Don’t drink and drive! That’s the fundamental rule about DUI charges. You’ve probably heard a lot about how criminal charges for Driving Under Influence (DUI) can result in a permanent mark on your record. Aside from the obvious, know that navigating the legal process for a DUI is a complicated process. Here are some of the little-known things that may surprise you.
Standardized Field Sobriety Tests
Before an arrest for DUI charges, the law enforcement officer can ask you to take the Standardized Field Sobriety Test. If you’re suspected of drinking and driving, the officer may order you to perform specific actions like following a moving object without averting your gaze or taking nine steps heel-to-toe. Not being able to stand with one leg lifted six inches off the ground can also indicate DUI. If you fail these tests, you could be asked to blow into the Breathalyzer to test BAC or Blood Alcohol Content levels.
DUI Charges are Filed Based on a Police Report
The police officer arresting you will create a report of the incident. However, the accused is not provided a copy, and the incident is reported according to the officer’s impression of the event. All witnesses’ names and contact details are also included, but you cannot access them. The report is sent to the public prosecutor or district attorney (DA) who files the criminal charges in court. The DA determines if there is sufficient evidence to prove that adequate proof exists that the crime was committed beyond a reasonable doubt. Once the criminal process is initiated, you can call in your criminal defense attorney. If you don’t have one, the court appoints a defense lawyer for you.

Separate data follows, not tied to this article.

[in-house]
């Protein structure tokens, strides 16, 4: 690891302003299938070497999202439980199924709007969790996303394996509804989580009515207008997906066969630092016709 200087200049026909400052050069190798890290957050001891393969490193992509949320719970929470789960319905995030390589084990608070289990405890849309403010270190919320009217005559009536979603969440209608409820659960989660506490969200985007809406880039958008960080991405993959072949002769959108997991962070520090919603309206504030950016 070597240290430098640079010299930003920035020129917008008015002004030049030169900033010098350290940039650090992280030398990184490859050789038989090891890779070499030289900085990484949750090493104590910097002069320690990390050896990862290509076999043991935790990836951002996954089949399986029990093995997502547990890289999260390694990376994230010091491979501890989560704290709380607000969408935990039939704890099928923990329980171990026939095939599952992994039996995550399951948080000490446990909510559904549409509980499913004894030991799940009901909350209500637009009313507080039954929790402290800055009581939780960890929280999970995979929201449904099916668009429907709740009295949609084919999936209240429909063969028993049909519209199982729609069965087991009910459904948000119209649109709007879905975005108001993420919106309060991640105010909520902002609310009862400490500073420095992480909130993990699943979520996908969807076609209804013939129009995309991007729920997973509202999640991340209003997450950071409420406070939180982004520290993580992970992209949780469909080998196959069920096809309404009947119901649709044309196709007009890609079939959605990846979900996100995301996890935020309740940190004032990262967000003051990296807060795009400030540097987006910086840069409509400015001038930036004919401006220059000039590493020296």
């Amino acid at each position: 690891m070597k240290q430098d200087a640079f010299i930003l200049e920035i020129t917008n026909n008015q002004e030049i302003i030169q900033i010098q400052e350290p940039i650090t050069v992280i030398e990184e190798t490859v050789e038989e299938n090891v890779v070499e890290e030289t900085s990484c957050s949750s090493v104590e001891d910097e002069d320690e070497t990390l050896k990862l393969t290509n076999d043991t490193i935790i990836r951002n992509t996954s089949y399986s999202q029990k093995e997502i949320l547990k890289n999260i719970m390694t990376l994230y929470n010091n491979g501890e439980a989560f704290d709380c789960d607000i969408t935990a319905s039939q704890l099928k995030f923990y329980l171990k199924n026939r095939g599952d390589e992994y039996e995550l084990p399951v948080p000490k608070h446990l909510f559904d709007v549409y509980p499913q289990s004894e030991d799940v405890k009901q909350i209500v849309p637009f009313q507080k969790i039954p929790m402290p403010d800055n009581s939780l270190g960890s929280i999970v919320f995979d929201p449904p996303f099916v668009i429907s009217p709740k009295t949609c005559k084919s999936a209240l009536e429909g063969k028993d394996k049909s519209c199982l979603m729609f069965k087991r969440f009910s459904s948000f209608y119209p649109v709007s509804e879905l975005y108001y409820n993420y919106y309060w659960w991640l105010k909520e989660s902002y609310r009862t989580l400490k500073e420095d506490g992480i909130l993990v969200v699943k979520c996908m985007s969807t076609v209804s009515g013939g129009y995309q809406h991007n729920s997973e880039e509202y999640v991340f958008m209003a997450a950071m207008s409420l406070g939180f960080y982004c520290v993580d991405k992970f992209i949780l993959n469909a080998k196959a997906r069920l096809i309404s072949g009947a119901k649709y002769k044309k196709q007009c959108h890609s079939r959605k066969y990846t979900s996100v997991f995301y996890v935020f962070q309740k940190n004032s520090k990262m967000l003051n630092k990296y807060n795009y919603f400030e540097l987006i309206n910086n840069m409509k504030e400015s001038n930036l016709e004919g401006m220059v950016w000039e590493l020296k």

DUI Defendants Appear in Court Within 48 Hours
Once arrested on DUI charges, you’ll remain in custody until the court arraignment within two days. In case the accused makes bail, the arraignment can be scheduled at a future date that could be weeks or months later. Prosecutors can choose to file the complaint or decline the request for lack of adequate proof. If they reject the complaint, the file is closed unless the law officers reopen the case with fresh evidence against the accused.
The DA May File Additional Charges
Depending on the evidence found, the DA can add or remove charges and build additional cases before or during the trial. In other words, they may add charges other than just DUI. For instance, charges of speeding or having a BAC of 0.08% or “per se DUI” as in Florida. Alternatively, the DA could show “impairment DUI” to prove that the accused was intoxicated and their judgment was affected by the alcohol or controlled substances they had consumed.
On appearing in court, you can plead guilty, not guilty, or no contest. It is always advisable to choose the not guilty option and get the court to set a trial date. Your attorney will have the time to review the facts of the case and build a defense for you.
DUI charges can get very confusing because of the court proceedings, pleas, and other complexities. Avoid the situation entirely by choosing the only best option – call a cab.